Music

Autechre: AE_LIVE

Autechre give their fans a digital hernia with AE_LIVE, but the glitch-lover wouldn't have it any other way.


Autechre

AE_LIVE

Label: Warp
US Release Date: 2015-10-29
UK Releaes Date: 2015-10-29
Label website
Artist website
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Electronic duo Autechre have outdone themselves, quantity-wise.

Known for both their generous output as well as their radically abstract approach to the glitch sect of electronic music, Sean Booth and Rob Brown have a habit of unloading hefty releases onto their fans. As Autechre they've released highly-acclaimed double album and a five-disc box set of EPs in addition to a slew of albums dating back to the early '90s, most of which surpass the 70-minute mark. AE_LIVE, however, takes the digital cake. When the album first dropped, these "songs" retrieved from soundboard recordings from the duo's recent tour clocked in at a total of four-plus hours. After adding five more tracks after the fact (because, why not?), AE_LIVE ballooned to a nine-plus hour length. Depending on your schedule, that could be longer than your work day, lunch included. For obvious reasons, this release is only available digitally.

All nine tracks are approximately one hour in length, give or take a few minutes along the way. This format, one could argue, is the ideal setting for Booth and Brown. They obviously love to play around in long forms and probably prefer not to have to worry about indexing their ideas apart from one another in post-production. The sky is the limit and the stages are their playgrounds, be it 54 minutes in Krems or 73 minutes in Dublin.

AE_LIVE is in no way an appropriate place for an Autechre newcomer. Everything about Autechre that makes them so very "out-there" is on fully display here, hours at a time. It's extremely difficult to explain the ins and outs and the highs and lows of each track since they are all albums unto themselves. And even if I were to somehow pull that off, I doubt you would find the information very useful. If you click on your media player's cursor and drag it to any random position in any given track, you will hear something interesting. There are no lulls in AE_LIVE's momentum. A bright pattern played by a synthesizer will often be offset by a pulsating rhythm that jars as well as seduces. Then some heavily-processed noise will smear itself into your ears as you're trying to get the hang of what's going on in the bass clef. It's like being lost in the forest -- while you may or may not feel like you're making progress, you can only make out the density of your surroundings. The main difference is that with AE_LIVE you can hit the stop button.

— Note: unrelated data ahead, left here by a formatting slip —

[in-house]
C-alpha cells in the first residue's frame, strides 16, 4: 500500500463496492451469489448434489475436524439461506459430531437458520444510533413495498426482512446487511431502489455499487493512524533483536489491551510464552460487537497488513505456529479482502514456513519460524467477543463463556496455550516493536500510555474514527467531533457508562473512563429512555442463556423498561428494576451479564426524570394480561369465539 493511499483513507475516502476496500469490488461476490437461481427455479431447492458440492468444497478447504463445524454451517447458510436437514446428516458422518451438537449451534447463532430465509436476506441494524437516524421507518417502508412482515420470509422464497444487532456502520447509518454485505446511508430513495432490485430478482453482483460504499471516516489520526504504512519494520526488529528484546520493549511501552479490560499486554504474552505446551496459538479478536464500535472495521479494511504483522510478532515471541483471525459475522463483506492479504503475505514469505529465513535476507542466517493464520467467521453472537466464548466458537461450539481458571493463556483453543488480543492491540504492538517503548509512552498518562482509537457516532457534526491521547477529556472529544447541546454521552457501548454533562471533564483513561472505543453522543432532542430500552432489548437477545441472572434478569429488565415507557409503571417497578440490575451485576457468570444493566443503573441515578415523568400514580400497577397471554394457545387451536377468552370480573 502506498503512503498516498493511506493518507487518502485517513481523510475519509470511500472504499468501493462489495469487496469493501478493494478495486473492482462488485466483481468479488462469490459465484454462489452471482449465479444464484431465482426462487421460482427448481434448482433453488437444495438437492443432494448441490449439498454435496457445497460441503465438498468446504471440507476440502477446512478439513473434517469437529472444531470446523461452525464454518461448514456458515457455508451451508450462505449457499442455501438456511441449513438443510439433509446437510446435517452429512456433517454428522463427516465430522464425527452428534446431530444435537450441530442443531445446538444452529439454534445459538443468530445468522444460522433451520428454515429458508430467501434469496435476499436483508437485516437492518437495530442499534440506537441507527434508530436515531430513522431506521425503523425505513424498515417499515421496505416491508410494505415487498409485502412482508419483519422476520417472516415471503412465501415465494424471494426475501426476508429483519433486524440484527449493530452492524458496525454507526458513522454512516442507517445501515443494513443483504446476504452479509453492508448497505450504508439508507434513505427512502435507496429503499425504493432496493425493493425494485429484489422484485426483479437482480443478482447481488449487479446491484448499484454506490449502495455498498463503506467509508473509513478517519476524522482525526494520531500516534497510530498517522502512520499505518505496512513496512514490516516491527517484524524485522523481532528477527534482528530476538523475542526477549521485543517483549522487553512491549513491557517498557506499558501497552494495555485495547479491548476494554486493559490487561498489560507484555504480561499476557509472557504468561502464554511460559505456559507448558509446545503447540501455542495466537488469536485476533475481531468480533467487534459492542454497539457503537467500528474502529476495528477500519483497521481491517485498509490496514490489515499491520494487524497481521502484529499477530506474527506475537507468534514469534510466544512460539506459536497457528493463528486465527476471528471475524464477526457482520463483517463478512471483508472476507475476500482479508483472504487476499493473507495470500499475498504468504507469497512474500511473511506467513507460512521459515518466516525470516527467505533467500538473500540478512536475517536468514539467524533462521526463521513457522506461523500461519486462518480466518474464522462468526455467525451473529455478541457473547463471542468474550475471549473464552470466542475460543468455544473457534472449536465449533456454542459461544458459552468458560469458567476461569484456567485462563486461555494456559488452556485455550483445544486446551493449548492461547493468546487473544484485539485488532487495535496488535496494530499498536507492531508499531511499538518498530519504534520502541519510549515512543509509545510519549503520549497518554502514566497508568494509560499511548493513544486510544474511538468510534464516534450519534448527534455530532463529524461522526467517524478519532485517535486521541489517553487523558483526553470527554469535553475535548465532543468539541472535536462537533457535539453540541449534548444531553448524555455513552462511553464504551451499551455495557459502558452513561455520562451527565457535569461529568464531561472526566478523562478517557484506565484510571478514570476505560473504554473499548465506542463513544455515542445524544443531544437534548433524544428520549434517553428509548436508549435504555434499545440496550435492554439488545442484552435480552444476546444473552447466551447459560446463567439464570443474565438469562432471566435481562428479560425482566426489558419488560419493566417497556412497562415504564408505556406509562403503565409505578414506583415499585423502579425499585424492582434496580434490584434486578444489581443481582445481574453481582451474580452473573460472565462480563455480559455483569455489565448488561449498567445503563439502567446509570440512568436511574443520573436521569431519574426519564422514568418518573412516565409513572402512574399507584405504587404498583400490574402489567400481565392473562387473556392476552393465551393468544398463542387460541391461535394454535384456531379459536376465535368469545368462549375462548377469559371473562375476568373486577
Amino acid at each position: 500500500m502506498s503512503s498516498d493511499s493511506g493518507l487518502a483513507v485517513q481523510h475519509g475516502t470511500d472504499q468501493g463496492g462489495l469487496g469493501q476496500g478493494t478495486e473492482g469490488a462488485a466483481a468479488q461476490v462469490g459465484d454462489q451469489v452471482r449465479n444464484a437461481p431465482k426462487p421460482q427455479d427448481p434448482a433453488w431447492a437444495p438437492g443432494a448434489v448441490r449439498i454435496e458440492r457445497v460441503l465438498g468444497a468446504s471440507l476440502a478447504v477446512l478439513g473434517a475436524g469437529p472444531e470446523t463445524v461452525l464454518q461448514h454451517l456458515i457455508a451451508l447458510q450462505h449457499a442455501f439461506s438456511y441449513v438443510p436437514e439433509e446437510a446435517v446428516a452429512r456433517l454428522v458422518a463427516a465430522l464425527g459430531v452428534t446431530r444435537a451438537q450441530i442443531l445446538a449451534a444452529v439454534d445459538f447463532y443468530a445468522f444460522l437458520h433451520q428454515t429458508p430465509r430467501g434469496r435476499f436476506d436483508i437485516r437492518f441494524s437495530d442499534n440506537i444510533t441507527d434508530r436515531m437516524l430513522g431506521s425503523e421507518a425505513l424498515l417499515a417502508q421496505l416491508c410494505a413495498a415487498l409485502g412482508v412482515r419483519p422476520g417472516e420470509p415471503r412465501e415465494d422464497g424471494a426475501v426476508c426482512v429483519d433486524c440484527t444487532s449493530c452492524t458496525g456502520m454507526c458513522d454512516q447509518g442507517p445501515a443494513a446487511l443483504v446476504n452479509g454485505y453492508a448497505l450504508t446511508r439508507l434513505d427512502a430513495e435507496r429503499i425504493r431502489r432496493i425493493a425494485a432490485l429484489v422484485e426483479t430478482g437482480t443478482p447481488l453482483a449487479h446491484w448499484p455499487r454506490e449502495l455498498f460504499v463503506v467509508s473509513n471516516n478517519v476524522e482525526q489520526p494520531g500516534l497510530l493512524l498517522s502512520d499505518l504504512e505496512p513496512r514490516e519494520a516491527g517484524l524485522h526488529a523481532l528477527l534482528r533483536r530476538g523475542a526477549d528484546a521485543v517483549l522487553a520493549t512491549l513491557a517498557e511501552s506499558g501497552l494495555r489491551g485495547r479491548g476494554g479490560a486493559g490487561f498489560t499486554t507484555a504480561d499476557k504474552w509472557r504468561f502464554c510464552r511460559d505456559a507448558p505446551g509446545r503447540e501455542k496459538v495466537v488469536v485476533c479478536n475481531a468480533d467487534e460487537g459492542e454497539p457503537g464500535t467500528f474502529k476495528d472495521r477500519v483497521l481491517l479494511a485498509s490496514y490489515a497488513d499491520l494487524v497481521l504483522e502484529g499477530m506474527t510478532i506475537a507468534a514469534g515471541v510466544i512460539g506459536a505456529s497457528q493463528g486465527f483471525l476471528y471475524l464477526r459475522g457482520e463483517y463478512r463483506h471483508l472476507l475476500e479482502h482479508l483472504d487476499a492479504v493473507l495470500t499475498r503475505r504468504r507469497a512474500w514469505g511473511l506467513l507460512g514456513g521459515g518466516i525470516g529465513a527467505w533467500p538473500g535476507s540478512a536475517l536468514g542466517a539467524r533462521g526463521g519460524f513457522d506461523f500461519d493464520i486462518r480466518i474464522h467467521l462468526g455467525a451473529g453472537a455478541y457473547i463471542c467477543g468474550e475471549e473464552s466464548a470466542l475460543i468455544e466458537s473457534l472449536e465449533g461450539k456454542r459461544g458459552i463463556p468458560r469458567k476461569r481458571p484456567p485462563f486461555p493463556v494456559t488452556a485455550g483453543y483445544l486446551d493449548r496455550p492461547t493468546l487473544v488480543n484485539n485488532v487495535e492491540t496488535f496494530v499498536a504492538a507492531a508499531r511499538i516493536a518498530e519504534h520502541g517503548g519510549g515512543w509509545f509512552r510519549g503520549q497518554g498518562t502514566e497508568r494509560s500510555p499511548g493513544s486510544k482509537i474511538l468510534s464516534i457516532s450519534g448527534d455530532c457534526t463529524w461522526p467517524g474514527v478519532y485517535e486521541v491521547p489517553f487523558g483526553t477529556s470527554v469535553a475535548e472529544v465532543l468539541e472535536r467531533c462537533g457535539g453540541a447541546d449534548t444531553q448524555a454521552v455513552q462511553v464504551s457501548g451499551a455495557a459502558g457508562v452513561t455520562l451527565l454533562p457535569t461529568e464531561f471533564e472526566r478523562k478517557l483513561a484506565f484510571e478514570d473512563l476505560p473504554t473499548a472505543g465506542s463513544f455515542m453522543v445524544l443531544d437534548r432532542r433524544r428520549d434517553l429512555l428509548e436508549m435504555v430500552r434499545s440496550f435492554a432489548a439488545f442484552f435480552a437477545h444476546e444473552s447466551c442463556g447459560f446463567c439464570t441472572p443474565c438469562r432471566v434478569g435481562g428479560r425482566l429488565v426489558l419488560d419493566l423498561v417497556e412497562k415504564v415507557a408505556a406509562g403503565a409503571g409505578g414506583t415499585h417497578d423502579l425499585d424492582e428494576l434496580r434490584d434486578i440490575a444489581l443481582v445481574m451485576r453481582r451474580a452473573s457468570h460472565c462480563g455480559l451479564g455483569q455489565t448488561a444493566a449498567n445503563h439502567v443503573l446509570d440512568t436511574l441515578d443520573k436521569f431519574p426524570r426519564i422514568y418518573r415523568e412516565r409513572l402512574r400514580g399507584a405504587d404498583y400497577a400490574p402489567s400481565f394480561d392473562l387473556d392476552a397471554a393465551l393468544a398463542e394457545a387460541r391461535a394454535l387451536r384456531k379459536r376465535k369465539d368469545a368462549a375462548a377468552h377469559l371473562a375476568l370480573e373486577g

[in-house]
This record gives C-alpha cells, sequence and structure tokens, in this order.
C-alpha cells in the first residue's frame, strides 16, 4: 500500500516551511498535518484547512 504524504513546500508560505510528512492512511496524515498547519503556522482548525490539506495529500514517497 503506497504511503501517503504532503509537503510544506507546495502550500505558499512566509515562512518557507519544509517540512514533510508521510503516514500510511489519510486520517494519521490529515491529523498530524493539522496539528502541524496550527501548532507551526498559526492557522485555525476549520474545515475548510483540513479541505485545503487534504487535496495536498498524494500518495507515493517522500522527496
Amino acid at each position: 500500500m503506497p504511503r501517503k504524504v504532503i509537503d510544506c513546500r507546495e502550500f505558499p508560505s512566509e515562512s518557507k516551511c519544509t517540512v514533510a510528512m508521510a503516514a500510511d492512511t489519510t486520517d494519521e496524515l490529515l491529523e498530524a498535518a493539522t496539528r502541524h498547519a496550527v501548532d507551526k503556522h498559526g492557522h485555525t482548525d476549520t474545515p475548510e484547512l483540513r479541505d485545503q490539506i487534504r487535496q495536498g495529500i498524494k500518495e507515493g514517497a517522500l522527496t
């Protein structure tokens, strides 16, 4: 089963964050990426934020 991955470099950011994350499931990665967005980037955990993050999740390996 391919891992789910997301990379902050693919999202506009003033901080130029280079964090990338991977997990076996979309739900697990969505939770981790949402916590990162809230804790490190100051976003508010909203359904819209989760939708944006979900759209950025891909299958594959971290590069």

If gilded glitch is the key to your imagination, you're not going to want to press that button. You, Autechre fan, enjoy getting lost in the thicket of Booth and Brown's collective mess. You want to hear sounds that other artists rarely summon. You would gladly sacrifice form for atmosphere. You don't care where the paths goes just as long as it looks mysterious. To find your way out of the forest is, to you, almost a form of disappointment. If any of that analogy rings true for you, then AE_LIVE is the "album" for you. It prolongs that untethered euphoria to an almost absurd level and then some.

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